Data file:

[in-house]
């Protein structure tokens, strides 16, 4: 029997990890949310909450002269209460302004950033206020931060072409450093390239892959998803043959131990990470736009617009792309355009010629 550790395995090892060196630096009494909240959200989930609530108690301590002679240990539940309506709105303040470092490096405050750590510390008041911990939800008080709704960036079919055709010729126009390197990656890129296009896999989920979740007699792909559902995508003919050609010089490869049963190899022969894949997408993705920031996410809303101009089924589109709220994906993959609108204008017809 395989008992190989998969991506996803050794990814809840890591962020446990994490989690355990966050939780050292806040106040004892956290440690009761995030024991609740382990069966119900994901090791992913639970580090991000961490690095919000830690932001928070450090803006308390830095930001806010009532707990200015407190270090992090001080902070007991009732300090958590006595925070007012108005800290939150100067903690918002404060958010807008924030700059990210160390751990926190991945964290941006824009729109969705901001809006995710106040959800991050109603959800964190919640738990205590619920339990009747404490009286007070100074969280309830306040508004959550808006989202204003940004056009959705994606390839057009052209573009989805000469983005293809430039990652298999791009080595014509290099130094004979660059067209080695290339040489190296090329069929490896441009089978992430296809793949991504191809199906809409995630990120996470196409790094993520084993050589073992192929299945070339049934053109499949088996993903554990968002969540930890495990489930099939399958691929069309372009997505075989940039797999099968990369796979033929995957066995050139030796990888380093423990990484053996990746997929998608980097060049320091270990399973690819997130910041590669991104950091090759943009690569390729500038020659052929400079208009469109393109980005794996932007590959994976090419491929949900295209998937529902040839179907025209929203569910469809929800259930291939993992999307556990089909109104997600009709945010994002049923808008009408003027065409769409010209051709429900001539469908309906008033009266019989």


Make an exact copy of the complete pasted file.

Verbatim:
[in-house]
């Protein structure tokens, strides 16, 4: 029997990890949310909450002269209460302004950033206020931060072409450093390239892959998803043959131990990470736009617009792309355009010629 550790395995090892060196630096009494909240959200989930609530108690301590002679240990539940309506709105303040470092490096405050750590510390008041911990939800008080709704960036079919055709010729126009390197990656890129296009896999989920979740007699792909559902995508003919050609010089490869049963190899022969894949997408993705920031996410809303101009089924589109709220994906993959609108204008017809 395989008992190989998969991506996803050794990814809840890591962020446990994490989690355990966050939780050292806040106040004892956290440690009761995030024991609740382990069966119900994901090791992913639970580090991000961490690095919000830690932001928070450090803006308390830095930001806010009532707990200015407190270090992090001080902070007991009732300090958590006595925070007012108005800290939150100067903690918002404060958010807008924030700059990210160390751990926190991945964290941006824009729109969705901001809006995710106040959800991050109603959800964190919640738990205590619920339990009747404490009286007070100074969280309830306040508004959550808006989202204003940004056009959705994606390839057009052209573009989805000469983005293809430039990652298999791009080595014509290099130094004979660059067209080695290339040489190296090329069929490896441009089978992430296809793949991504191809199906809409995630990120996470196409790094993520084993050589073992192929299945070339049934053109499949088996993903554990968002969540930890495990489930099939399958691929069309372009997505075989940039797999099968990369796979033929995957066995050139030796990888380093423990990484053996990746997929998608980097060049320091270990399973690819997130910041590669991104950091090759943009690569390729500038020659052929400079208009469109393109980005794996932007590959994976090419491929949900295209998937529902040839179907025209929203569910469809929800259930291939993992999307556990089909109104997600009709945010994002049923808008009408003027065409769409010209051709429900001539469908309906008033009266019989």